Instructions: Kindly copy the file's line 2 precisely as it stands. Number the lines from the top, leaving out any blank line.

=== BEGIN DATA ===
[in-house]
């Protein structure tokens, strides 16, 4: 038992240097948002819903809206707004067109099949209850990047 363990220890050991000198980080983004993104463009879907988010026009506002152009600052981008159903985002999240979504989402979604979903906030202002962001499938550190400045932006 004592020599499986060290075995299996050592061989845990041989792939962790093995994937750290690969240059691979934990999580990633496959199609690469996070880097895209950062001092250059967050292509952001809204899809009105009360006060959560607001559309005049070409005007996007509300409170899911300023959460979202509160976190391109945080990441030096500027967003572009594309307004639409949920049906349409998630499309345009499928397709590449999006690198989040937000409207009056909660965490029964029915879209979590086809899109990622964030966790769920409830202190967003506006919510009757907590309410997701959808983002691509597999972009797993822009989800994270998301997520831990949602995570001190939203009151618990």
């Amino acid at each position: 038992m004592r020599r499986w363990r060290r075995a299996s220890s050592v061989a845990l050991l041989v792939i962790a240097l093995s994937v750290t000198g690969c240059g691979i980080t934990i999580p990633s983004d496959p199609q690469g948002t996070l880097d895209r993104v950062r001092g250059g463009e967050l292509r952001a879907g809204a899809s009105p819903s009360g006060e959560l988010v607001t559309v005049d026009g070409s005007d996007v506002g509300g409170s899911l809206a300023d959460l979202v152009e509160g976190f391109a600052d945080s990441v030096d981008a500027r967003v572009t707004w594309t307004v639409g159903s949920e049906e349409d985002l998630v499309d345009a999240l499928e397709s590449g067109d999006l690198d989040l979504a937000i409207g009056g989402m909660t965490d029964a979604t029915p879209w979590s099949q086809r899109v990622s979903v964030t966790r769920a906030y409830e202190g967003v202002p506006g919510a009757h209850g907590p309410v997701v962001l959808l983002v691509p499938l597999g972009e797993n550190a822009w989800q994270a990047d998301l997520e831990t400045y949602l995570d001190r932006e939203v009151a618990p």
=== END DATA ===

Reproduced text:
């Protein structure tokens, strides 16, 4: 038992240097948002819903809206707004067109099949209850990047 363990220890050991000198980080983004993104463009879907988010026009506002152009600052981008159903985002999240979504989402979604979903906030202002962001499938550190400045932006 004592020599499986060290075995299996050592061989845990041989792939962790093995994937750290690969240059691979934990999580990633496959199609690469996070880097895209950062001092250059967050292509952001809204899809009105009360006060959560607001559309005049070409005007996007509300409170899911300023959460979202509160976190391109945080990441030096500027967003572009594309307004639409949920049906349409998630499309345009499928397709590449999006690198989040937000409207009056909660965490029964029915879209979590086809899109990622964030966790769920409830202190967003506006919510009757907590309410997701959808983002691509597999972009797993822009989800994270998301997520831990949602995570001190939203009151618990």